4. I have many food allergies, one of them is peanut. When the list of food allergies I have came back from the clinic last year I started reading labels on everything I eat. I found that the only cashews I can eat are raw cashews. Almost every “regular” bag/can of cashews at the store are roasted in peanut oil. It explained why I’ve previously had a minor reaction whenever I ate cashews. For me it was not the cashew nut, but the peanut oil they were roasted in.

  5. Hi Kristi,
    I didn’t know that cashews are roasted in peanut oil. I have seen a lot of sunflower seeds roasted in peanut oil. My daughter is allergic to the actual cashew.

  6. I couldn’t agree more. My son has a severe peanut allergy, and it honestly feels like a constant struggle. Having just moved to southern Georgia, it has been even more of an education process at his school. I love the commercials that have been airing regarding food allergies, and try to personally educate as many people as possible – in as non-confrontational a manner as possible. It isn’t easy.

  7. Hi Alison. I just ran across your website looking for “safe” Halloween candy for my son. He is 5 years old and diagnosed with Celiac disease at 2 years old, a severe isolated cashew allergy (his only true “allergy”), and after a year of vomiting, excruciating stomach pains, weight loss, and some OCD symptoms, as well as numerous gastroenterology visits, mom and dad figured out he was having an egg intolerance. After we cut eggs out of his diet, ALL of his symptoms IMMEDIATELY disappeared, and he gained 15lbs in one year! Thank you for all of your hard work on this website. I want you to know you are truly appreciated, and thank you for sharing your own story. I am in tears reading it, understanding what you went through. My husband and I don’t have any dietary problems nor allergies, so this whole thing was new to us. Thanks again. And good luck to any of you out there trying to figure out what’s making you sick! Don’t give up!!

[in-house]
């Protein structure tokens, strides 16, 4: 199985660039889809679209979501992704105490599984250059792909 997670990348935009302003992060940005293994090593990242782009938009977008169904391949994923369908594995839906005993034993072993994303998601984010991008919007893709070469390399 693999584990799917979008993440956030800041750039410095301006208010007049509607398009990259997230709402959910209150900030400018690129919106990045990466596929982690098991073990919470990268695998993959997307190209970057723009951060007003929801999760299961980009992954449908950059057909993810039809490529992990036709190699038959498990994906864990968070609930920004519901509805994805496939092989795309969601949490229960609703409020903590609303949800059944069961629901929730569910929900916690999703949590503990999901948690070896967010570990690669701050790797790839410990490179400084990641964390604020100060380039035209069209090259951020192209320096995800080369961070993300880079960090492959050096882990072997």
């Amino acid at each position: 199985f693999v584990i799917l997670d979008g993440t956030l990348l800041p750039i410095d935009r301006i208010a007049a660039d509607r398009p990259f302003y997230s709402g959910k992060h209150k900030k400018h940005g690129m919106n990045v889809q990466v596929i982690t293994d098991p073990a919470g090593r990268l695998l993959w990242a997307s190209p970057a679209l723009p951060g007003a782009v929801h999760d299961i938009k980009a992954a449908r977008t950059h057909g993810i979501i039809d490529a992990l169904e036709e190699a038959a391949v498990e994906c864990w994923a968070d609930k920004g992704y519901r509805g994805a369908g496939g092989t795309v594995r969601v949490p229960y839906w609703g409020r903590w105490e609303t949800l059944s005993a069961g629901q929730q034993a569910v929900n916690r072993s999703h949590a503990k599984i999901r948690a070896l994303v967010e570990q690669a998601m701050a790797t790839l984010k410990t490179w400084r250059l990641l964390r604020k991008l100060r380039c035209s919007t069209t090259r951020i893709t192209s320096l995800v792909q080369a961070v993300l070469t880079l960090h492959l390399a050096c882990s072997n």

8. Hi Dawn,
    Thanks for your comment – wow, who would think an egg intolerance could cause all that. Good for you for figuring it out!

  9. I have an oak allergy but only have an oral allergy to cashews. This means that my allergy to cashews is not a true allergy but when I ingest cashews I go into anaphylactic shock. For those who have a cashew allergy, or have a child with it, be aware that the protein in cashews is very similar to the protein present in both oak and mangoes. If a person has an allergy to one of the three, they may have a sensitivity to the others as well. The reason for this is that, even though an allergy test may reveal no true allergy to the other two, when ingested our body may recognize the similarity in the protein structure and trigger an allergic response. Allergies are an amazing and complex thing… I also have a true wheat allergy and visit this site often. (Thanks Alison! You do amazing work!)

  10. Elizabeth,
    I didn’t know about the relation between oak and cashew. Interesting — will look into this further! Thanks.